Quincy Sawmill To Close

Monday Sierra Pacific Industries announced the closure of its Quincy, CA, small-log sawmill. The company is unable to obtain enough timber to keep the mill running.

From the NY Times [here]

Logger withdraws from Calif. fire reduction effort

By Jessica Leber, ClimateWire, March 5, 2009

Environmental lawsuits have long made it difficult for Sierra Pacific Industries, the second-largest lumber producer in the United States, to obtain local timber for its small-log sawmill in the tiny Northern California town of Quincy.

This week, the flagging economy hit the final nail into the mill’s coffin: The company announced on Monday that it will close the plant in May.

The mill was conceived to use small-diameter logs from programs that thin trees on national forest lands for the purpose of reducing the risk of catastrophic wildfire.

But due to a long series of administrative appeals and lawsuits from environmental groups that object to any commercial logging in national forests, the Forest Service has only achieved 20 percent of its overall sales targets, said Sierra Pacific Industries (SPI).

Nearly two-thirds of this year’s timber sale program is being held up by pending litigation, the company said. The result is that SPI has had to haul logs from farther away to run the mill and make up for the difference.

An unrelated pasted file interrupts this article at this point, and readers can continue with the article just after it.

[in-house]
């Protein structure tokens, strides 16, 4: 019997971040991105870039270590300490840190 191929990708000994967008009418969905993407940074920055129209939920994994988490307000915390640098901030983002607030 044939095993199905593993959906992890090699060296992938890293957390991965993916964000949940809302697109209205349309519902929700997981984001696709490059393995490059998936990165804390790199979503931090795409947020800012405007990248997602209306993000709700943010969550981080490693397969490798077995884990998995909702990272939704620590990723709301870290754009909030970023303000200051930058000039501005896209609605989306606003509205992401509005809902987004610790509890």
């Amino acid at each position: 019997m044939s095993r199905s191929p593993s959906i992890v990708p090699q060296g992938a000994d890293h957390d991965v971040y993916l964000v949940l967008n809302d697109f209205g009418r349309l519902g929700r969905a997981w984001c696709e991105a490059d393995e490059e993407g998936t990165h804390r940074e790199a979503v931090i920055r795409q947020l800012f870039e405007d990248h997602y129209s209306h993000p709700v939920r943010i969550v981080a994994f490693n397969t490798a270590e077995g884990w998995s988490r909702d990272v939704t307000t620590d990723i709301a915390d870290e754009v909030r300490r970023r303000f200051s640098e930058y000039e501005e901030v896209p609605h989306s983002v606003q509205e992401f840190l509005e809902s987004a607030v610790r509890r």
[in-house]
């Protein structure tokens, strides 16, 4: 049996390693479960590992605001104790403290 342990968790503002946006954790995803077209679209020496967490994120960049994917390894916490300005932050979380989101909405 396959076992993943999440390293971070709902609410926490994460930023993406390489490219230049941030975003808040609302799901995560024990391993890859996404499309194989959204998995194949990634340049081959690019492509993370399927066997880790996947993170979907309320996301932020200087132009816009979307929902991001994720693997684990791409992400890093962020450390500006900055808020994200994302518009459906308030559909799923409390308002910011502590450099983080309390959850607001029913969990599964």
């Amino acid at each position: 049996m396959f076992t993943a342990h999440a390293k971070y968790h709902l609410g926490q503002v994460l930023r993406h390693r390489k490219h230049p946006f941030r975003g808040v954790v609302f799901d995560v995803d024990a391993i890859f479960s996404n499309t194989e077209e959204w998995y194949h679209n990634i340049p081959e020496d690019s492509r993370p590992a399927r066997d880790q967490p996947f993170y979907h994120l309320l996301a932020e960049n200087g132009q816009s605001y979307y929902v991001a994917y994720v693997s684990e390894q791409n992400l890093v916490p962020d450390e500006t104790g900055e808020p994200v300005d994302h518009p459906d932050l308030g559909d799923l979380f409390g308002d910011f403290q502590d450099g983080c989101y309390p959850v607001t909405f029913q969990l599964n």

“Today’s lumber prices are not sufficient to cover these increased costs,” said the company in a statement. “To make things worse, environmental litigation has not only reduced the mill’s raw material supply, but also increased the risk of wildfires in the area.”

Small trees — a big problem in the area’s large forest fires — can’t be cut

Linda Blum of the Quincy Library Group, a group formed in an effort to reach a compromise between environmentalists and loggers to restore the health of the region’s forests, said the closure is symbolic of the difficulties in managing forest land to reduce the threat of catastrophic wildfires and benefit the community at the same time (ClimateWire, Sept. 18, 2008).

In 1998, five years after the group was founded, Congress passed the Herger-Feinstein Quincy Library Group Forest Recovery Act, which promoted tree thinning on national forest land to reduce the threat of wildfires while providing raw material for local timber companies. Sierra Pacific Industries began building the mill in Quincy even before the act was officially passed. …

In the Winter 2009 issue of California Forests [here] Linda Blum wrote:

A handful of activists in partnership with Santa Monica-based Environment Now have filed administrative appeals on nearly every HFQLG project. They have gone to court to stop many. Though their objections are couched as wildlife concerns, it seems their real goal is to kill off the timber industry. …